The almost forgotten charm of the Marsh Arabs of Mesopotamia4 min read
The two great rivers of ancient Mesopotamia, Tigris and Euphrates, rises in the Taurus mountains in southern Turkey, and after flowing through Turkey and then Syria, enters the vast desert kingdom of Iraq. Before it flows into the Persian Gulf, the rivers split into dozens of small streams and channels that meander across an enormous plain in southern Iraq forming what once used to be the largest wetland ecosystem of Western Eurasia, covering some 20,000 square kilometers. In this vast fertile region, civilization was born some 5,000 years ago. After the Sumerians and Akkadians withered away, some of its descendants took to living in the marshlands. They are called Marsh Arabs or the Ma’dan.
The Arabs and the desert are an almost spontaneous association of ideas but, for the by now almost disappeared Ma’dan, certainly wrong. Their name means “inhabitant of the plains”, a term used in a derogatory sense by tribes living in the desert.
In reality the Ma’dan have lived for centuries in the marshy areas formed by the thousand rivulets of the delta of the most important rivers of ancient Mesopotamia. Over the centuries these people developed a unique culture centered on the marshes’ natural resources. What remains today of a millennial ecosystem, almost completely destroyed by an insane policy in the 1990s, when Saddam Hussein drained the marshes and internally displaced hundreds of thousands of people, is located in the southeastern part of Iraq, on the border with Iran.
The Ma’dan live in secluded villages scattered throughout the marshes that’s only reachable by boat. They make elaborate reed houses called mudhif constructed from reeds harvested from the marshes where they live. They were never a single people, but constituted a community composed of different tribes, which over time had developed a shared culture, capable of exploiting the natural resources of the wetland in which they lived.
They took care of agriculture, mainly cultivating rice, but also barley, millet and wheat, for the breeding of water buffaloes, and fishing, practiced with poisoned spears. Net fishing was dishonorable, only allowed to a “low social” tribe. As much as 60 per cent of all fish caught in Iraq’s inland waters came from the marshes. Even the production of mats for commercial use was frowned upon by the more traditionalist Ma’dan, despite being an activity that employed one-third of the swamp population at the end of the 20th century.
According to some scholars, the inhabitants of the plains would descend from the ancient Sumerians, both for the similar way of practicing agriculture, and for building houses. The typical Ma’dan house, called mudhif, was built on a kibasha, an island of artificial reeds, and the house itself was made of arched reeds. However, despite these cultural legacies, it is unlikely that the Ma’dan, of which we have historical knowledge from the ninth century, can descend from the Sumerians, who dissolved as a distinct ethnicity, as early as 1800 BC.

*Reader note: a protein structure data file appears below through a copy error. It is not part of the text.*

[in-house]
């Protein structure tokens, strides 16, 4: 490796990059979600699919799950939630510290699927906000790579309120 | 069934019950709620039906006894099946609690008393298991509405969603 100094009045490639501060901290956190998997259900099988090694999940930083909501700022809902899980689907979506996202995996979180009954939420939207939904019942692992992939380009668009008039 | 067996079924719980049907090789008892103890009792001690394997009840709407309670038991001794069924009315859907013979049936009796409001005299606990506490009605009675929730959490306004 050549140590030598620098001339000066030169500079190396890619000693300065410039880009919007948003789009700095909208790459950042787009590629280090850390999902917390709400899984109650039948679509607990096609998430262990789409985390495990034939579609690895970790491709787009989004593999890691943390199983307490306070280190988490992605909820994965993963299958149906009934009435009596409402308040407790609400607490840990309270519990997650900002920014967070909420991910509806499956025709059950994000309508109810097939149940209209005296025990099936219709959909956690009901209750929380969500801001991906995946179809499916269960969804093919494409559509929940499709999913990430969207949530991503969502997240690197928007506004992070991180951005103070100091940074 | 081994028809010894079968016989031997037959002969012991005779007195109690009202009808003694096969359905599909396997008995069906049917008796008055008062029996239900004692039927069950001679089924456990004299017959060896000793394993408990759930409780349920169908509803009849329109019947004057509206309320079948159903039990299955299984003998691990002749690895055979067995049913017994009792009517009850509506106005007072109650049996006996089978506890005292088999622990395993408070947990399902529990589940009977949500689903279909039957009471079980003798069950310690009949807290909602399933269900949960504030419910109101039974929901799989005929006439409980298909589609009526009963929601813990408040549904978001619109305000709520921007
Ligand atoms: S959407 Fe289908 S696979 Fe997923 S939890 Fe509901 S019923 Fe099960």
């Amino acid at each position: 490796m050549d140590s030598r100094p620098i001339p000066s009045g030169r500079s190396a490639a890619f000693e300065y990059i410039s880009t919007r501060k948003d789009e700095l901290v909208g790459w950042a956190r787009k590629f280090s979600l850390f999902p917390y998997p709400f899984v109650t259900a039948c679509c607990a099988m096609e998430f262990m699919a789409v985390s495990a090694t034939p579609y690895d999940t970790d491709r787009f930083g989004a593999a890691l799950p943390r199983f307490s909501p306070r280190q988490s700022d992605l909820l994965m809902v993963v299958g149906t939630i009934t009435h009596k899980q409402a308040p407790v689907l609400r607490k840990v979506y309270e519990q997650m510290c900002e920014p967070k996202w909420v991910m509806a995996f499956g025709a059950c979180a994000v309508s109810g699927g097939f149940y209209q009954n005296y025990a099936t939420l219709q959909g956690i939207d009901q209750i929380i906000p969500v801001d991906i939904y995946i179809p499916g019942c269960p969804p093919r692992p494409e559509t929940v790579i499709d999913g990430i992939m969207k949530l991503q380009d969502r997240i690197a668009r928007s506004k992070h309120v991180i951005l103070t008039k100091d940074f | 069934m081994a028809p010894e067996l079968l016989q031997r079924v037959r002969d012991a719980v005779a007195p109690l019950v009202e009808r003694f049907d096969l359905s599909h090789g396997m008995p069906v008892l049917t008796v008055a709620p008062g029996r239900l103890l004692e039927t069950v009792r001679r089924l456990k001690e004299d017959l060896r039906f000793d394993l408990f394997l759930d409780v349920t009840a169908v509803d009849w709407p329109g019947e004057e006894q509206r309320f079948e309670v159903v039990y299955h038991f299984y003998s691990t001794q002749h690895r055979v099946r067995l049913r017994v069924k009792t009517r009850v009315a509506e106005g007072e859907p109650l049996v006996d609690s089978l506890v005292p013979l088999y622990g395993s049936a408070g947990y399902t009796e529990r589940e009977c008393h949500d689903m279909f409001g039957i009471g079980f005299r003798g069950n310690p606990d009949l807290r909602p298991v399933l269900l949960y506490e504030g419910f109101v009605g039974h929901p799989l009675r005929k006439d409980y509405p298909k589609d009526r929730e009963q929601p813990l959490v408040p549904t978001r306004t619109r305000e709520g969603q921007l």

More likely, the Ma’dan descend, at least in part, from the Bedouins of the desert, with whom they share many cultural aspects.
However, everything changed in the 1990s.
Following the first Gulf War, Saddam Hussein began draining the marshes in an attempt to flush out the guerrillas who had rebelled against his regime, and also as a collective punishment for the entire population for harboring the rebels. The marshlands had for some time become refuge for Shiite rebel groups and other characters persecuted by the government. On Saddam’s order engineers began to build large embankments and dug new canals to reroute the rivers and divert waters away from the marshes causing irreparable damage to these huge, rich wetlands. Moreover, the Iraqi army burnt the villages down and forced the inhabitants out of the marshland. The diabolic plan, according to a series of propaganda articles by the Iraqi regime, was to convert the wetlands into a desert.
In 1950, the marshes of ancient Mesopotamia numbered about half a million inhabitants, today it is estimated that around 1600 people still live in traditional huts.
After Saddam’s defeat and the US invasion of Iraq in 2003, the drainage process was interrupted, and many areas returned to being invaded by water. Some of the Marsh Arabs returned to their homeland and destroyed the dams the dictator built to block the rivers.
However, it is very difficult for the Marsh Arabs to return to live a life characterized by extreme poverty, lack of health and education services, problems that make the Ma’dan resettle a population of “disinherited”: recent drought and continued upstream dam construction and operation in Turkey, Syria and Iran have reduced the amount of water reaching Iraq and the marshes have again decreased in size.
Sources: Amusingplanet, Wikipedia. Images from Web.